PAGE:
And for the aquifer that provides Miami's drinking water, the stakes are even higher. Biscayne Aquifer spans almost 4,000 square miles from Dade to Broward and into the southeastern part of Palm Beach County. "A lot of people don't think about where our water comes from," Silverstein says. "Turkey Point is putting an almost incomprehensible amount of salt into the aquifers every day."
The issue is the power plant's antiquated cooling canals. Because Florida has porous limestone, pollutants from the canals sink easily into the groundwater. Studies suggest 600,000 pounds of salt and other contaminants travel from the canals into the aquifer every day. The county is pushing for FPL to retire the canals and install cooling towers, and the Florida Department of Environmental Protection signed an order that requires the corporation to fix the problems in the next decade. But ten years is a long time. In July, the Southern Alliance for Clean Energy (SACE) and the Tropical Audubon Society filed suit against FPL, citing the Clean Water Act.
"It isn’t currently impacting the water we’re drinking right now, but is impacting our water supply for the future," Silverstein adds. "If it isn't fixed, we'll have a huge problem."
Pine rocklands ecosystem.
Courtesy of Al Sunshine / Miami Pine Rocklands Coalition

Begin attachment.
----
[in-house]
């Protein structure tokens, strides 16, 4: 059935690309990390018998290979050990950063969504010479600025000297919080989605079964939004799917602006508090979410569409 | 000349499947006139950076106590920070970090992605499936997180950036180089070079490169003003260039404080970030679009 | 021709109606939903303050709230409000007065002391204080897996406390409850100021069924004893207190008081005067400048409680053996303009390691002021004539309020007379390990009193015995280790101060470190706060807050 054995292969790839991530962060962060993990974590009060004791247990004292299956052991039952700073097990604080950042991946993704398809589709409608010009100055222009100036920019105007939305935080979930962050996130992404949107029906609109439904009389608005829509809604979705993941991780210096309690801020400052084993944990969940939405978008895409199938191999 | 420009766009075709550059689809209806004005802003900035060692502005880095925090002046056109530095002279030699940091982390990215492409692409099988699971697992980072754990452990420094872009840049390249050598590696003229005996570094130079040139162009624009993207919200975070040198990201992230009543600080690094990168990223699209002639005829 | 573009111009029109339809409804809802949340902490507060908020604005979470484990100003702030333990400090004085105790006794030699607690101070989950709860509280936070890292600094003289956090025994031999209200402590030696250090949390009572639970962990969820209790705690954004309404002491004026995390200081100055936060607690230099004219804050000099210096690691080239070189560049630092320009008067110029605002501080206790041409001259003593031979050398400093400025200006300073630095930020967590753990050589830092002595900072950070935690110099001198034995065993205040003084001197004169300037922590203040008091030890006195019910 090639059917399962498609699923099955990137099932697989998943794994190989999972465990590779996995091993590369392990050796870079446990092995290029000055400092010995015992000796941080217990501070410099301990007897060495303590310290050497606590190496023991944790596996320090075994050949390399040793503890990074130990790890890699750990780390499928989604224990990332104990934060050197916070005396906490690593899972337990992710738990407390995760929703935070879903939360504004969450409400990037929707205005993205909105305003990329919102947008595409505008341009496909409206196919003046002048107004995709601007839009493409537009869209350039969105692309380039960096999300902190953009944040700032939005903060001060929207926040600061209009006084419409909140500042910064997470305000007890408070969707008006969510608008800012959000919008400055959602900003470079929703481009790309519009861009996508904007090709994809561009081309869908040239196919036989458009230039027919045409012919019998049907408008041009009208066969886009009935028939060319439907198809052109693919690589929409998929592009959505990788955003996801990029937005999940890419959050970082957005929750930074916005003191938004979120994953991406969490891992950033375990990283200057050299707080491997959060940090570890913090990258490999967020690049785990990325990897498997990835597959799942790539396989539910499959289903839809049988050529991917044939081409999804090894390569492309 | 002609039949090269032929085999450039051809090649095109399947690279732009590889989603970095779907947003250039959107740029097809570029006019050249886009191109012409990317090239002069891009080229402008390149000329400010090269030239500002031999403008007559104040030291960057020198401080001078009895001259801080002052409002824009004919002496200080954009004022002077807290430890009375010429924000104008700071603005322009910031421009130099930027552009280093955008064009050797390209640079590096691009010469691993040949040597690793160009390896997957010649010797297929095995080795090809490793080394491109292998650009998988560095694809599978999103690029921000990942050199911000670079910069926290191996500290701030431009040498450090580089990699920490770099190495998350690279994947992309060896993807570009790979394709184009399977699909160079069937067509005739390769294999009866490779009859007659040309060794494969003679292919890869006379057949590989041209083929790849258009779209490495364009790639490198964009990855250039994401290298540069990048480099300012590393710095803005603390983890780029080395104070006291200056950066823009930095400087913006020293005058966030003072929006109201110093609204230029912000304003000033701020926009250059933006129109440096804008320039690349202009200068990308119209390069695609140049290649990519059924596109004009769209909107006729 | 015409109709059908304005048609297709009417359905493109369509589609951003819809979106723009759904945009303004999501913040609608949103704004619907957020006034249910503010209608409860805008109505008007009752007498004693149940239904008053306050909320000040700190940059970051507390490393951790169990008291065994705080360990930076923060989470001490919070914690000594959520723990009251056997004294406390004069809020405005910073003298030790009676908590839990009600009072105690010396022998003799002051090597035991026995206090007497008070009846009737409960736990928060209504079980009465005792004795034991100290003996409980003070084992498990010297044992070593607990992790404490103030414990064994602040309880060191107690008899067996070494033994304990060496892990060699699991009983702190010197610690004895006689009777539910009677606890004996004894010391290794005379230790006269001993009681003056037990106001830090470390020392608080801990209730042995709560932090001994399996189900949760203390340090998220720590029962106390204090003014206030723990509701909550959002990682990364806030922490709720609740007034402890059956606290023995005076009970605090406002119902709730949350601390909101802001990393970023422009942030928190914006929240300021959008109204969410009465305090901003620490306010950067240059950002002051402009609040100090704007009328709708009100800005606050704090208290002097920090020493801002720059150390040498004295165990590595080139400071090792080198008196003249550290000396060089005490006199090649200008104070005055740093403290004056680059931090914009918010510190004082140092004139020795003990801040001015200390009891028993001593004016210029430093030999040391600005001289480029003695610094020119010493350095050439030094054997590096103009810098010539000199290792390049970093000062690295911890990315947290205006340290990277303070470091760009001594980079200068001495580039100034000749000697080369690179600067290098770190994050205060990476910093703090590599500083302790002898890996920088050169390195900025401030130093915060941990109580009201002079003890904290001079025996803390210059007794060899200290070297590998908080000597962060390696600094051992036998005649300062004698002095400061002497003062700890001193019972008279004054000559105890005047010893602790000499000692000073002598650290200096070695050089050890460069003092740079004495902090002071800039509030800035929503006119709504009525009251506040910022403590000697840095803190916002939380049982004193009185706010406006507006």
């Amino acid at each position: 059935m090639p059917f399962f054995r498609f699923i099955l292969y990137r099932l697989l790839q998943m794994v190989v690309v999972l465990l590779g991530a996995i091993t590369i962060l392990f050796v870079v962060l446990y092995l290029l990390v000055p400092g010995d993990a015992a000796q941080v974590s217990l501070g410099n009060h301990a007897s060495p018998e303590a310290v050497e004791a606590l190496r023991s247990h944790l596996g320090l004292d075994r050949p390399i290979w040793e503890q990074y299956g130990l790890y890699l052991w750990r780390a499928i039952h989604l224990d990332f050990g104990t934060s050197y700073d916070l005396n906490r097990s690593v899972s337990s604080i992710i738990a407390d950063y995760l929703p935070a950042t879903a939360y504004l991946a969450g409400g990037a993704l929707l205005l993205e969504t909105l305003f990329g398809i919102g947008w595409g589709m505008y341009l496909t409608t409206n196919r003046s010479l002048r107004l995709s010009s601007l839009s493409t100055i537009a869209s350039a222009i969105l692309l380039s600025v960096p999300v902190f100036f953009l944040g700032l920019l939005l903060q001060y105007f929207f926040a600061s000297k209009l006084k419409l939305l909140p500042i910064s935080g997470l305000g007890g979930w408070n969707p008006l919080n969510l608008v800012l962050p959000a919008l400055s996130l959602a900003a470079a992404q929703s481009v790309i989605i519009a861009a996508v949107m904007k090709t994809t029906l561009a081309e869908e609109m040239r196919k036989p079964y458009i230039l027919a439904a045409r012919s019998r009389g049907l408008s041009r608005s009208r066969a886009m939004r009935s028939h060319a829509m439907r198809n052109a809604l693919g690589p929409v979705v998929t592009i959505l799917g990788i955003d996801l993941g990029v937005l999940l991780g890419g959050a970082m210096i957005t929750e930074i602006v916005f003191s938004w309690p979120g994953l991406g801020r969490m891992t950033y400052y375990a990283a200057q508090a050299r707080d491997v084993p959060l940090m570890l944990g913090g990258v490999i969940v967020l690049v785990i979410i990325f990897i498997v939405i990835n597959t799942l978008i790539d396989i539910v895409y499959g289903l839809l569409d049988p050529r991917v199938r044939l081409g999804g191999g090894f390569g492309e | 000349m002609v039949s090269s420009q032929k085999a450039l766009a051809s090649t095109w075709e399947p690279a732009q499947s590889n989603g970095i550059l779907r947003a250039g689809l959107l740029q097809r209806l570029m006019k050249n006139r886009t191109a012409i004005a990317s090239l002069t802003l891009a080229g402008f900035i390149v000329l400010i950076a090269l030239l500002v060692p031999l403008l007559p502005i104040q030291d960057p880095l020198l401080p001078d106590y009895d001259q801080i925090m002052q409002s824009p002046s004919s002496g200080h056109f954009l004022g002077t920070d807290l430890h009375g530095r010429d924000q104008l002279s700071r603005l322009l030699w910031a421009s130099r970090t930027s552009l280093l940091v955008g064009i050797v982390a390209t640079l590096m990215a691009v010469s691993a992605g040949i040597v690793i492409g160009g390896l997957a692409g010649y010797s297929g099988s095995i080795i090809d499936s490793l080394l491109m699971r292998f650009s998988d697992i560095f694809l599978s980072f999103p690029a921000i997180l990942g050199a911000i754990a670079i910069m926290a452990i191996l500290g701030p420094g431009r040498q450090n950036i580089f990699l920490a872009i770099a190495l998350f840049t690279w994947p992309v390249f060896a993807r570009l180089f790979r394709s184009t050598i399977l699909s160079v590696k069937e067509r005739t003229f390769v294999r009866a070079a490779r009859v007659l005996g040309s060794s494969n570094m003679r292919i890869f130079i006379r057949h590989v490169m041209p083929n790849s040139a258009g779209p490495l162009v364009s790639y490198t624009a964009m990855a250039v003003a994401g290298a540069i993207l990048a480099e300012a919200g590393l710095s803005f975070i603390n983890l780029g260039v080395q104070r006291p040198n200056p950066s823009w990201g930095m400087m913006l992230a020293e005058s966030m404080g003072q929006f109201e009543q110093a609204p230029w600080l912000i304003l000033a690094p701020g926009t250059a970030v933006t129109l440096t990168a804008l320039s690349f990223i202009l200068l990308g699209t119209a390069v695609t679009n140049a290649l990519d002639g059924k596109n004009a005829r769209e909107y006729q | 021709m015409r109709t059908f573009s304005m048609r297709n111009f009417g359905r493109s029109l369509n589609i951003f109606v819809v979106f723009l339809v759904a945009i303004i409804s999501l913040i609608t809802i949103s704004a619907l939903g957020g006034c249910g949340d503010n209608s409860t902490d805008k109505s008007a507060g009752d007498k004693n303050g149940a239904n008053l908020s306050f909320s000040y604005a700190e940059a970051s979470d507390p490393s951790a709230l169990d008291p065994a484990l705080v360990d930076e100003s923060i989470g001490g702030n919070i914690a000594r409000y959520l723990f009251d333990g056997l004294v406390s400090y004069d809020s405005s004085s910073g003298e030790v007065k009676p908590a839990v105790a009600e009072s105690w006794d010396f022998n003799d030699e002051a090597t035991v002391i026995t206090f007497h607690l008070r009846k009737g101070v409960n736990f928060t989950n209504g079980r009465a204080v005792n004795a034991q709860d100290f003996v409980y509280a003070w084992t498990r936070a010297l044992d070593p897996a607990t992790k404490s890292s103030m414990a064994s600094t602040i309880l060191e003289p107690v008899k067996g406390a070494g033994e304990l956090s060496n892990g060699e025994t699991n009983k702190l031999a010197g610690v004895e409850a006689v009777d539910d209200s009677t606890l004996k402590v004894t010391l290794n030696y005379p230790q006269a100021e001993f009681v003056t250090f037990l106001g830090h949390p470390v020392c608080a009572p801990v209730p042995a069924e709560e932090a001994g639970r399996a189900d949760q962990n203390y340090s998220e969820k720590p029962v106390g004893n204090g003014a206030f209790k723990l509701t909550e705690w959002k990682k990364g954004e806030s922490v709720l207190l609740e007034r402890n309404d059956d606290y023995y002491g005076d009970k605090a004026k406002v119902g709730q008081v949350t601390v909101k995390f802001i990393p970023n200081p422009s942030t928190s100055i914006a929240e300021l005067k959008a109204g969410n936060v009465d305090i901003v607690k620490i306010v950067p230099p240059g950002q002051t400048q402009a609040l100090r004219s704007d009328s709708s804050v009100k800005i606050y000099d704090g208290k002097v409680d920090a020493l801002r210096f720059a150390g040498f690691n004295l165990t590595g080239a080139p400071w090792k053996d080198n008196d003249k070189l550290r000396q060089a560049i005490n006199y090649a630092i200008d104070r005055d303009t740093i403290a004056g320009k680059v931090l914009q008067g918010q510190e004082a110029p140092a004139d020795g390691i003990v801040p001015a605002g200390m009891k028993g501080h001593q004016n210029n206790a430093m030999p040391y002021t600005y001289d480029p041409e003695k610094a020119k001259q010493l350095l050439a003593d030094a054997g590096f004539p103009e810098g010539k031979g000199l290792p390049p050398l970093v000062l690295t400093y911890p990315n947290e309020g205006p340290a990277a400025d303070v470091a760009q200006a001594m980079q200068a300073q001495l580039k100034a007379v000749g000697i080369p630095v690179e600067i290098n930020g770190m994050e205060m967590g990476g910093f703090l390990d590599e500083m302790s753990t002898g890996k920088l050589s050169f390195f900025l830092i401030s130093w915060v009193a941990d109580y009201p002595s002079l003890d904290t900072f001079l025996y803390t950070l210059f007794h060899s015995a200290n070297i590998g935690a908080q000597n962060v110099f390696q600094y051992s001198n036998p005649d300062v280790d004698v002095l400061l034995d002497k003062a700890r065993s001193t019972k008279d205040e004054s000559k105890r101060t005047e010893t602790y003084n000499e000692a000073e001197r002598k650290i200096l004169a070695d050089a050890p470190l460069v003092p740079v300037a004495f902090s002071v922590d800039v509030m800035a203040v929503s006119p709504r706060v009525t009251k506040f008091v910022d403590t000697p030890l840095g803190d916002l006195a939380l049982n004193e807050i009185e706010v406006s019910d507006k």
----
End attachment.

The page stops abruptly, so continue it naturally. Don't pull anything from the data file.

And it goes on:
2. Richmond Pine Rocklands
What's a pine rockland, you ask? It's a type of ecosystem that's perilously close to extinction, and Miami is one of the few places where it still exists. Dominated by the South Florida slash pine, limestone rock outcroppings, and a thick layer of shrubs, grasses, and wildflowers, the pine rocklands once covered 185,000 acres of Miami-Dade County. But today, less than 2 percent is left outside of the Everglades, owing mainly to development.
Now one developer wants to put a Walmart-anchored shopping center on part of the remaining rocklands. The Richmond pine rockland tract, alongside Zoo Miami, is the largest privately owned piece of this land left. The University of Miami sold 88 acres of it to RAM Realty Services in 2014, outraging many conservation groups, and not for the first time. In previous years, UM used the land for research, and the school was actually sued by the U.S. Department of Justice in 2006 for releasing hazardous waste into the ground.